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  1. #1
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    How Ferrari does Business

    Click here to enlarge

    http://jalopnik.com/#!5760248/how-ferrari-spins

    Chris Harris

    I told the blokes here at Jalopnik I was pissed at Ferrari and wanted to tell a few people. They said I could do it here. Stay with me, this might take a while.

    I think it started in 2007 when I heard that Ferrari wanted to know which test track we were going to use for Autocar's 599 GTB road test, but in reality the rot had set in many years earlier. Why would it want to know that? "Because," said the man from the Autocar office, "The factory now has to send a test team to the circuit we chose so that they can optimize the car to get the best performance from it." They duly went to the track, tested for a day, crashed the car, went back to the factory to mend the car, returned, tested and then invited us to drive this "standard" 599. They must have been having a laugh.


    Sad to say it, but the ecstasy of driving a new Ferrari is now almost always eradicated by the pain of dealing with the organization. Why am I bothering to tell you this? Because I'm pissed with the whole thing now. It's gotten out of control; to the point that it will soon be pointless believing anything you read about its cars through the usual channels, because the only way you get access is playing by its rules.



    Click here to enlarge




    Like anyone with half a brain, I've been willing to cut Ferrari some slack because it is, well, Ferrari - the most famous fast car brand of all and the maker of cars that everyone wants to know about. Bang out a video of yourself drifting a new Jag XKR on YouTube and 17 people watch it; do the same in a 430 Scuderia and the audience is 500,000 strong. As a journalist, those numbers make you willing to accommodate truck-loads of bull$#@!, but I've had enough now. I couldn't care if I never drive a new Ferrari again, if it means I never have to deal with the insane communication machine and continue lying about the lengths to which Ferrari will bend any rule to get what it wants. Which is just as well, because I don't think I'm going to be invited back to Maranello any time soon. Shame, the food's bloody marvelous.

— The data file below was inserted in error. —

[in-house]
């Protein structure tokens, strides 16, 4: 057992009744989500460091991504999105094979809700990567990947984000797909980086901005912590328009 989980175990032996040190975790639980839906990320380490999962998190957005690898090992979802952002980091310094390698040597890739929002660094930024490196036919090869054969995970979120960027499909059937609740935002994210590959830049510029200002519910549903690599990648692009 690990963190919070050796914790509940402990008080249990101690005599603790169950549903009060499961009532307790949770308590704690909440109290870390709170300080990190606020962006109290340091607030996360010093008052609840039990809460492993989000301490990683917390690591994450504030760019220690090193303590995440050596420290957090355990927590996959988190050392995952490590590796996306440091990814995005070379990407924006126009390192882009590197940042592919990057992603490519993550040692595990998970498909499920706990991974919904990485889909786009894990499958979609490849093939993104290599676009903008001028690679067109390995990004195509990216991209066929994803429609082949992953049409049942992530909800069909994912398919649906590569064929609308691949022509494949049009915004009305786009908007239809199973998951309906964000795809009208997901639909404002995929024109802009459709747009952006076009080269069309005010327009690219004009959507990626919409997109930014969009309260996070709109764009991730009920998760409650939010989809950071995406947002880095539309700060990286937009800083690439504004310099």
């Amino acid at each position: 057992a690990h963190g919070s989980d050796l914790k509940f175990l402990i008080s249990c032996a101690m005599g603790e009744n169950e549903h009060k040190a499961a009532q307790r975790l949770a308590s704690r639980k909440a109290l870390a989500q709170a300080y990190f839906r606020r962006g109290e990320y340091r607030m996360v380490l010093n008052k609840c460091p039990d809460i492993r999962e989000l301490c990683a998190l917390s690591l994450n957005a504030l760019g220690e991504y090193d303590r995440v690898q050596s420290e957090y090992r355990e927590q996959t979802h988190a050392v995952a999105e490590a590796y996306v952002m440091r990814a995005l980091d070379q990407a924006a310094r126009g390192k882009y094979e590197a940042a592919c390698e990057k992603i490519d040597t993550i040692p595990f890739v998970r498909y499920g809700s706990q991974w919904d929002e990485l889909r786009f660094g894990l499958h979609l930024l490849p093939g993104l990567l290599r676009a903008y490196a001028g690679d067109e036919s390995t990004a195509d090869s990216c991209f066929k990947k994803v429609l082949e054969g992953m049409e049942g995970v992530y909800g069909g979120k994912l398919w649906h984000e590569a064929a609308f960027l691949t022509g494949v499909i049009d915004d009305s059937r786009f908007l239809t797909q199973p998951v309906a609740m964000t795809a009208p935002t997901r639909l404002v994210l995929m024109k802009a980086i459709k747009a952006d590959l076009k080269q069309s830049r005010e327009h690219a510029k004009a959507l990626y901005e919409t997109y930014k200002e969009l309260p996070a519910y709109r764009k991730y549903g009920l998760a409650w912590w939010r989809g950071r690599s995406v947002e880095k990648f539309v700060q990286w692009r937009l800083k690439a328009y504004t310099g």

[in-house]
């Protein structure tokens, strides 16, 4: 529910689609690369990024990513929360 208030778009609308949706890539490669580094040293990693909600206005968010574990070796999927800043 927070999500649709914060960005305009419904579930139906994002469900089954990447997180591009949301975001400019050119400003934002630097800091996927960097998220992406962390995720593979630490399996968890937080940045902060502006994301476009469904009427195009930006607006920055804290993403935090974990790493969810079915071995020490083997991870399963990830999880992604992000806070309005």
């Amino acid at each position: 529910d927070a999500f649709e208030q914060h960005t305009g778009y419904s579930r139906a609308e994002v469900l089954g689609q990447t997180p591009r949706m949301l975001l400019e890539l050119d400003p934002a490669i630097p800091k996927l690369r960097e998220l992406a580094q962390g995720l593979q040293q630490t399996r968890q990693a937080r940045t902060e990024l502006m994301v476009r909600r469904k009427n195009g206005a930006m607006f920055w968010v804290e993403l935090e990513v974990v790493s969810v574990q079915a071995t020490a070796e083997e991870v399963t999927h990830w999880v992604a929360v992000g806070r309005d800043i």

How bad has it been? I honestly don't know where to start. Perhaps the 360 Modena press car that was two seconds faster to 100mph than the customer car we also tested. You allow some leeway for "factory fresh" machines, but this thing was ludicrously quick and sounded more like Schumacher's weekend wheels than a street car. Ferrari will never admit that its press cars are tuned, but has the gall to turn up at any of the big European magazines' end-of-year-shindig-tests with two cars. One for straight line work, the other for handling exercises. Because that's what happens when you buy a 458: they deliver two for just those eventualities. The whole thing stinks. In any other industry it wouldn't be allowed to happen. It's dishonest, but all the mags take it between the cheeks because they're too scared of not being invited to drive the next new Ferrari.


    Click here to enlarge

    Remember the awesome 430 Scuderia? What a car that was, and still is. One English magazine went along with all the cheating-bull$#@! because the cars did seem to be representative of what a customer might get to drive, but then during the dyno session, the "standard" tires stuck themselves to the rollers.




    And this is the nub: how $#@!ing paranoid do you have to be to put even stickier rubber on a Scuderia? It's like John Holmes having an extra two inches grafted onto his dick. I mean it's not as if, according to your own communication, you're not a clear market leader and maker of the best sports cars in the world now, is it?


    What Ferrari plainly cannot see is that its strategy to win every test at any cost is completely counter-productive. First, it completely undermines the amazing work of its own engineers. What does it say about a 458 if the only way its maker is willing to loan it to a magazine is if a laptop can be plugged in after every journey and a dedicated team needs to spend several days at the chosen test track to set-up the car? It says they're completely nuts - behavior that looks even worse when rival brands just hand over their car with nothing more than a polite suggestion that you should avoid crashing it too heavily, and then return a week later.


    Point two: the internet is good for three things: free porn, Jalopnik and spreading information. Fifteen years ago, if your 355 wasn't as fast as the maker claimed you could give the supplying dealer a headache, whine at the local owners club and not much besides. Nowadays you spray your message around the globe and every bugger knows about it in minutes. So, when we used an owner's 430 Scud because Ferrari wouldn't lend us the test car, it was obliterated in a straight line by a GT2 and a Lambo LP 560-4, despite all the "official" road test figures suggesting it was faster than Halley's Comet. The forums went nuts and some Scud owners rightly felt they hadn't been delivered the car they'd read about in all the buff books. Talk about karma slapping you in the face.